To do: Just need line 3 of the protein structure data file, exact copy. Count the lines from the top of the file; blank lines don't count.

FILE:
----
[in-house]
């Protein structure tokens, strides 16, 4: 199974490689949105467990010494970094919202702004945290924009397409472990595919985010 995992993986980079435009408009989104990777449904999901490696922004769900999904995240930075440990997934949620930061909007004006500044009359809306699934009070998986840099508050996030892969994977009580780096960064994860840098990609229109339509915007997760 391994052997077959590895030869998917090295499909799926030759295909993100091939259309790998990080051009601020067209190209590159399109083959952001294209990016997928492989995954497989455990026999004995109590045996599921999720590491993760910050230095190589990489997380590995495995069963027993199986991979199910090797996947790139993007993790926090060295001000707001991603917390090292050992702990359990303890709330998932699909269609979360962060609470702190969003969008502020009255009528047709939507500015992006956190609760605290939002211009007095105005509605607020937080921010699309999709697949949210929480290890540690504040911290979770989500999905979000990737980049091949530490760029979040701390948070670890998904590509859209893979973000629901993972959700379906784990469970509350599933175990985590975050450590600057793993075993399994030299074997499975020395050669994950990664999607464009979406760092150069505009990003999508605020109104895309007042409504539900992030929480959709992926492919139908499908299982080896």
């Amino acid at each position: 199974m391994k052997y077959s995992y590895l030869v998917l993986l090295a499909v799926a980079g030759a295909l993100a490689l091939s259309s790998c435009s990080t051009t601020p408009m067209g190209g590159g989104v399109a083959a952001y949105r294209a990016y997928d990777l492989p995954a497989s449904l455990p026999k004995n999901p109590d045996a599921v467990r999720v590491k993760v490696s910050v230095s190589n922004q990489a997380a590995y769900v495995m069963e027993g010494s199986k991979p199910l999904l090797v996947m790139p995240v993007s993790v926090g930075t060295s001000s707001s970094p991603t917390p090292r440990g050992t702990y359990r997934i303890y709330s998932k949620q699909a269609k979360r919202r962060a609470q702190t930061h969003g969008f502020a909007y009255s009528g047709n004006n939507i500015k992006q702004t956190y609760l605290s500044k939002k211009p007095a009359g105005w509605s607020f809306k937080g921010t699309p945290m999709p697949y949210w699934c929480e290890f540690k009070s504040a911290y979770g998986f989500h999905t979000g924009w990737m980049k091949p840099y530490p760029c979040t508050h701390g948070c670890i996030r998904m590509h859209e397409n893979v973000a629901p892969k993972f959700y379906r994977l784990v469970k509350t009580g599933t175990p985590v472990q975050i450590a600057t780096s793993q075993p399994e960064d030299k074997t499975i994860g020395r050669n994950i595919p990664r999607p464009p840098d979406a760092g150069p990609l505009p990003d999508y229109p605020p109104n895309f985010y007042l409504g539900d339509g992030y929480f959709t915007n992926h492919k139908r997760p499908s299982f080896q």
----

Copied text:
């Amino acid at each position: 199974m391994k052997y077959s995992y590895l030869v998917l993986l090295a499909v799926a980079g030759a295909l993100a490689l091939s259309s790998c435009s990080t051009t601020p408009m067209g190209g590159g989104v399109a083959a952001y949105r294209a990016y997928d990777l492989p995954a497989s449904l455990p026999k004995n999901p109590d045996a599921v467990r999720v590491k993760v490696s910050v230095s190589n922004q990489a997380a590995y769900v495995m069963e027993g010494s199986k991979p199910l999904l090797v996947m790139p995240v993007s993790v926090g930075t060295s001000s707001s970094p991603t917390p090292r440990g050992t702990y359990r997934i303890y709330s998932k949620q699909a269609k979360r919202r962060a609470q702190t930061h969003g969008f502020a909007y009255s009528g047709n004006n939507i500015k992006q702004t956190y609760l605290s500044k939002k211009p007095a009359g105005w509605s607020f809306k937080g921010t699309p945290m999709p697949y949210w699934c929480e290890f540690k009070s504040a911290y979770g998986f989500h999905t979000g924009w990737m980049k091949p840099y530490p760029c979040t508050h701390g948070c670890i996030r998904m590509h859209e397409n893979v973000a629901p892969k993972f959700y379906r994977l784990v469970k509350t009580g599933t175990p985590v472990q975050i450590a600057t780096s793993q075993p399994e960064d030299k074997t499975i994860g020395r050669n994950i595919p990664r999607p464009p840098d979406a760092g150069p990609l505009p990003d999508y229109p605020p109104n895309f985010y007042l409504g539900d339509g992030y929480f959709t915007n992926h492919k139908r997760p499908s299982f080896q």